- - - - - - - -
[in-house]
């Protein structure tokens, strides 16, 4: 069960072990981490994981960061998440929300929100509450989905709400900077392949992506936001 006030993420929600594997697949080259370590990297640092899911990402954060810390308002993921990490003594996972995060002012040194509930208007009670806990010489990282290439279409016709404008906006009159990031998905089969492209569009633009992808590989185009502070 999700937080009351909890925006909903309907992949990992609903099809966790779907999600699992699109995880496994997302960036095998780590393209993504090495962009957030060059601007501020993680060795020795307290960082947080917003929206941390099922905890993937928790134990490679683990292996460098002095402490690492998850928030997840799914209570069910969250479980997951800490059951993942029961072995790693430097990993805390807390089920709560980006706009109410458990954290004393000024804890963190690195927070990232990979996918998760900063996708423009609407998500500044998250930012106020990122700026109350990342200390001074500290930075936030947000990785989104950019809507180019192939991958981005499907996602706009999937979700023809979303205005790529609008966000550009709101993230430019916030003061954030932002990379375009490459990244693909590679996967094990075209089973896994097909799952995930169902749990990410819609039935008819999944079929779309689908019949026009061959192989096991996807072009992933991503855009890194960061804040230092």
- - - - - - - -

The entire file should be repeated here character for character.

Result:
[in-house]
């Protein structure tokens, strides 16, 4: 069960072990981490994981960061998440929300929100509450989905709400900077392949992506936001 006030993420929600594997697949080259370590990297640092899911990402954060810390308002993921990490003594996972995060002012040194509930208007009670806990010489990282290439279409016709404008906006009159990031998905089969492209569009633009992808590989185009502070 999700937080009351909890925006909903309907992949990992609903099809966790779907999600699992699109995880496994997302960036095998780590393209993504090495962009957030060059601007501020993680060795020795307290960082947080917003929206941390099922905890993937928790134990490679683990292996460098002095402490690492998850928030997840799914209570069910969250479980997951800490059951993942029961072995790693430097990993805390807390089920709560980006706009109410458990954290004393000024804890963190690195927070990232990979996918998760900063996708423009609407998500500044998250930012106020990122700026109350990342200390001074500290930075936030947000990785989104950019809507180019192939991958981005499907996602706009999937979700023809979303205005790529609008966000550009709101993230430019916030003061954030932002990379375009490459990244693909590679996967094990075209089973896994097909799952995930169902749990990410819609039935008819999944079929779309689908019949026009061959192989096991996807072009992933991503855009890194960061804040230092």